There was a time when American and British woodworkers didn’t know much about each other–something to do, I think, with being separated by 3,000 miles of open water and a common language. But this is the 21st century. The Digital Age. The Age of Information. Geographical distance isn’t the barrier to communication that it once was.
That’s why I think that you American woodworkers should take a look at Living Woods Magazine, published in Great Britain. Living Woods is an eclectic magazine about every aspect of green wood crafts, from chainsaws and carving knives to woodland management and timber framing and even blacksmithing. The magazine is light on ads and heavy on text and pictures. The articles contain a lot of practical advice, but unlike most articles in American woodworking magazines, these articles also tell stories.
For example, in one article in the May/June issue (#36, pictured at right), Japanese woodworker Masashi Kutsuwa tells how he designed a collapsible shaving horse. But instead of just giving step-by-step instructions on building it, he tells the story of his initial attempt to build it, and then explains each improvement he made on the design over several years. (An added bonus is a big sidebar on building a table-top shaving horse, which clamps to any stable table.) There are enough pictures that any enterprising woodworker could easily replicate the devices he describes, but that’s only part of the article’s value. I came away from it not only with some ideas about building a shaving horse (some day!), but also with an idea of who the author is as a person and why he designed his shaving horse as he did.
Let me rant for a moment about American woodworking magazines. (Feel free to skip this paragraph.) When I read articles on woodworking projects, I frequently get frustrated with the lack of context. After four or five pages of step-by-step instructions, the articles still leave me wondering why the author made the design choices that he or she did. Unless I want to build a copy of that exact piece of furniture (which I seldom do), I learn virtually nothing from the article that I could apply in projects of my own design. Then sometimes the author of an unsigned article will refer to himself or herself in the first person, or even make reference to his or her home shop, while I haven’t the faintest idea who this person is or why I should care. Woodsmith is particularly bad about this. None of their articles have a by-line. Why do the editors allow their authors to say “I” if they won’t even tell me who they are? Fine Woodworking articles are at least signed, but the authors seldom explain the reasons for design and joinery choices. Popular Woodworking is measurably better, which is why I sill subscribe. People matter, and that’s why I appreciate how Living Woods encourages authors to tell their stories.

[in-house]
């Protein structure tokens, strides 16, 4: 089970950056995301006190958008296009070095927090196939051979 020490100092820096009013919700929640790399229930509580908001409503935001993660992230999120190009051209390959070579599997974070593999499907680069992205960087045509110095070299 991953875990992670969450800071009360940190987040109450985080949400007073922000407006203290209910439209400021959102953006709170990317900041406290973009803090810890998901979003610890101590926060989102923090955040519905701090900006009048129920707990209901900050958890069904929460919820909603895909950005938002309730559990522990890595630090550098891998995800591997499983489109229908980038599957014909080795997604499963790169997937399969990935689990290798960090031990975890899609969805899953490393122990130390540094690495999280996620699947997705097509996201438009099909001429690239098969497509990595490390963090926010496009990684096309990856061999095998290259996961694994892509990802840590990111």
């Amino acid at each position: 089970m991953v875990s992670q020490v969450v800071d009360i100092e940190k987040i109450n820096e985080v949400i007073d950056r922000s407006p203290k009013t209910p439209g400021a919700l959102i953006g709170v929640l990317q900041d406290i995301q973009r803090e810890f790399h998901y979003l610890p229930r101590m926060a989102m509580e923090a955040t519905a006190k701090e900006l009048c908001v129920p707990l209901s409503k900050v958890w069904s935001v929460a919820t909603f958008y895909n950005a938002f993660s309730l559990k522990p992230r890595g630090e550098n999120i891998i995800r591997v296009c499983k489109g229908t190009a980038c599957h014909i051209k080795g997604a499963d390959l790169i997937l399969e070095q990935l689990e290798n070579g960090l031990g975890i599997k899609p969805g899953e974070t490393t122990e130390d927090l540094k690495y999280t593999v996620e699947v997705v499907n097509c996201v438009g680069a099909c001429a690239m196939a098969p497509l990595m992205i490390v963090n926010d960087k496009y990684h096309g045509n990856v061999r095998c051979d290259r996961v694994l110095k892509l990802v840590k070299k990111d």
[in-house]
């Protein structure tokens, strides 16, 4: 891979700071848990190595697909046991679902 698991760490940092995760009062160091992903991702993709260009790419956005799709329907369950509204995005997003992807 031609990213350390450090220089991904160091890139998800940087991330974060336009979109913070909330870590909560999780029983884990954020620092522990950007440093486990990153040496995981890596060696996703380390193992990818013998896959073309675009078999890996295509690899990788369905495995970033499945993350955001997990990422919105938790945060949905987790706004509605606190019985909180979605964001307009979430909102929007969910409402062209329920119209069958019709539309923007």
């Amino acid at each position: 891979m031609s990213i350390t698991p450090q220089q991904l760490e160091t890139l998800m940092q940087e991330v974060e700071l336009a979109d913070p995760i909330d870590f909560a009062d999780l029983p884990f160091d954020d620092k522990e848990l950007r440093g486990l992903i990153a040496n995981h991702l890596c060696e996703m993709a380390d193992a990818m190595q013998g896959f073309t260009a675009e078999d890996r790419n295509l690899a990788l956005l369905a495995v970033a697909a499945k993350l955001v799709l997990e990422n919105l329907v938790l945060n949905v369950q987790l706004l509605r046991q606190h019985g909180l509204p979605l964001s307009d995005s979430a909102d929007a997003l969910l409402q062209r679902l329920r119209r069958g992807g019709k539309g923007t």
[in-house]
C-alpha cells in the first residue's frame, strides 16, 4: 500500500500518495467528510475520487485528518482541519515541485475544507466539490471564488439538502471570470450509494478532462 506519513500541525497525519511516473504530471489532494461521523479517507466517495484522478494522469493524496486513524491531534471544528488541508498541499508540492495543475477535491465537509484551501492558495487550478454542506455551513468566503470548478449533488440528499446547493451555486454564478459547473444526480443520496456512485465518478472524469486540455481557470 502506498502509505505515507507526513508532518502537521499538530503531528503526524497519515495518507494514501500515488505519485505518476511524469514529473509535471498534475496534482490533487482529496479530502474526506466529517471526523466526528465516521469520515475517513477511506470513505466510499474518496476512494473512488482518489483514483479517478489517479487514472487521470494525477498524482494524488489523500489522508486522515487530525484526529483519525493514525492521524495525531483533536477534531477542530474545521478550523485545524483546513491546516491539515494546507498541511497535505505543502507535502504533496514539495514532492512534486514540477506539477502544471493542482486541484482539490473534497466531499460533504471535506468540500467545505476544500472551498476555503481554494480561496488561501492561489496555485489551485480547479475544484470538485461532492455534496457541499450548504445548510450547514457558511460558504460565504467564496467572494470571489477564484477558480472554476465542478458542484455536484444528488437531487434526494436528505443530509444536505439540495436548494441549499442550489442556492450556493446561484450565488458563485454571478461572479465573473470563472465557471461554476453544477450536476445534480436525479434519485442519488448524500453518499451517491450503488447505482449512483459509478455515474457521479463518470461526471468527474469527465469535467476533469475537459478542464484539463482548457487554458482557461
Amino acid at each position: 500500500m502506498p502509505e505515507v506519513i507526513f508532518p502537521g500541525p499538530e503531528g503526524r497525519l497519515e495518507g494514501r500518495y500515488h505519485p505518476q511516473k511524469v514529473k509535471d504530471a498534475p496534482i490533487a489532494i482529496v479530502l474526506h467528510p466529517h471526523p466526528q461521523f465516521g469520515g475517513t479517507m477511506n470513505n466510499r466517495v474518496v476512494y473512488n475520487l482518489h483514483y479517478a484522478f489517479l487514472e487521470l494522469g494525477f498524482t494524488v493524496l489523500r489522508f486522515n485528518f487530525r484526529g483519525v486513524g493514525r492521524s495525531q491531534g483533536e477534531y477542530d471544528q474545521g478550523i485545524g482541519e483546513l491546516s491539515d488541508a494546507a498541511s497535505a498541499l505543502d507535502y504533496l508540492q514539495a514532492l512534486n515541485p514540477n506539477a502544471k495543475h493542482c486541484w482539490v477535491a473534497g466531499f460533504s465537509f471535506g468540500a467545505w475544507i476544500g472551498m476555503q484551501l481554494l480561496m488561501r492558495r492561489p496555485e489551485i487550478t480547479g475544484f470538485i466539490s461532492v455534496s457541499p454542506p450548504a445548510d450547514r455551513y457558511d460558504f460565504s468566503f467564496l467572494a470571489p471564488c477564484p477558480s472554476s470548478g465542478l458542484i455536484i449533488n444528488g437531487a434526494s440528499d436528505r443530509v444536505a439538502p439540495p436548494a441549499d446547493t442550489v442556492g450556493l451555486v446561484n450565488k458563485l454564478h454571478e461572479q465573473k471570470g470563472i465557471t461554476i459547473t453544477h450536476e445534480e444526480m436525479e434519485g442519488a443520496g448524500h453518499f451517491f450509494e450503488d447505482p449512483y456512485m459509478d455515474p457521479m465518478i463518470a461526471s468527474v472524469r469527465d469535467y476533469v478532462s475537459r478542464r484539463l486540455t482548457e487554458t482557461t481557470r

And speaking of authors’ stories, I’ll have an article on spoon carving coming out in a future issue of Living Woods. Editor Nick Gibbs says that he wants to give the magazine an international flavor, and my article is one small part of that big vision. My article tells about how I take my woodworking with me when I travel, and it also includes some philosophical inquiry into the nature of traditions and innovations. Don’t miss it.
Digital subscriptions to Living Woods Magazine are available, although for those of you Luddites who still insist on ink-and-paper, they are willing to ship internationally. Just contact them and ask. If you’d like to get a taste of the magazine before you subscribe, sign up for the monthly e-newsletter. Thanks to the internet, it’s now possible to build a truly international community of woodworkers. I hope to see you soon–in the USA, or England, or Italy, or Japan, or wherever people are working wood with their hands.